Researchers at the Australian National University and the CSIRO have captured an image of a Milky Way neighbour in incredible detail, said to be one of the clearest photos ever of the Small Magellanic Cloud.
No doubt you saw the image above – it’s a beautiful shot of the nearest satellite galaxy to the Milky Way – the Small Magellanic Cloud. That’s the name we’ve given this system of hydrogen in particular and is not to be confused with the Large Magellanic Cloud. It’s an irregular dwarf galaxy containing several hundred million stars.
“The clarity of this image is unprecedented,” says Dr. Nickolas Pingel, the lead author of the study.
“We’re able to see all of the small-scale structures for first time. It’s an important step in understanding the role hydrogen plays in the evolution of galaxies.”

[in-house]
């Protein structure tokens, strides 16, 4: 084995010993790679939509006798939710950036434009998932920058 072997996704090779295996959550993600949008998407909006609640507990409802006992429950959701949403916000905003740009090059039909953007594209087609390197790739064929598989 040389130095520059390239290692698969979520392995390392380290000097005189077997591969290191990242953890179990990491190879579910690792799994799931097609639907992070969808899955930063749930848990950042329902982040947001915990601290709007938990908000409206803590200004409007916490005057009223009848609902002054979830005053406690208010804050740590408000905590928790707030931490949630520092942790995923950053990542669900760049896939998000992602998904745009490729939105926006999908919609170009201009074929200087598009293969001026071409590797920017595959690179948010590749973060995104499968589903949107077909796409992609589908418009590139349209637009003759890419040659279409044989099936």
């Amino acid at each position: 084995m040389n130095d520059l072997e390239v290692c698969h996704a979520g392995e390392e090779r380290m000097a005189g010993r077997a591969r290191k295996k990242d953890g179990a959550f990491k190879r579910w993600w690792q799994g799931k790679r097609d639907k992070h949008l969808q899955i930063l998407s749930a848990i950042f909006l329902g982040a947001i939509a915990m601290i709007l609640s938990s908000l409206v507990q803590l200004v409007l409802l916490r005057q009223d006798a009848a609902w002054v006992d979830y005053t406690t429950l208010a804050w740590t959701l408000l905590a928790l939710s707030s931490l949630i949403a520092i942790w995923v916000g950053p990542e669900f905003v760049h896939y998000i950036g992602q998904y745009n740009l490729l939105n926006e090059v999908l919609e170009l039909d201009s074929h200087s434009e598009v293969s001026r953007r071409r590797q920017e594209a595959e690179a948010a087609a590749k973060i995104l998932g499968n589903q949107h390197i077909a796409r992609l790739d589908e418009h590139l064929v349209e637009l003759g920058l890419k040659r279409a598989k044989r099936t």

Dr. Pingel added that it’s the clearest picture we’ve ever snapped of hydrogen emitting from the Small Magellanic Cloud. For snapping the photo, the team used the CSIRO’s ASKAP radio telescope, which is comprised of 36 dish antennas. 100 hours of data were used in processing the photo.
Given the Small Magellanic Cloud is the closest galactic neighbour to the Milky Way, it makes a lot of sense for us to be snapping it as often as possible – photos of the Small Magellanic Cloud aren’t new, but this snap is the most detailed, indicating what the next step of the journey is for the team behind it.
“This specific image was part of a pilot survey,” Dr Pingel added.
“Over the next year we are going to collect more observations. Eventually, we’ll be able to connect them and make a giant mosaic which will show how this galaxy connects to its nearby neighbours.”
If you’d like to give the study a gander, you can read up on it here.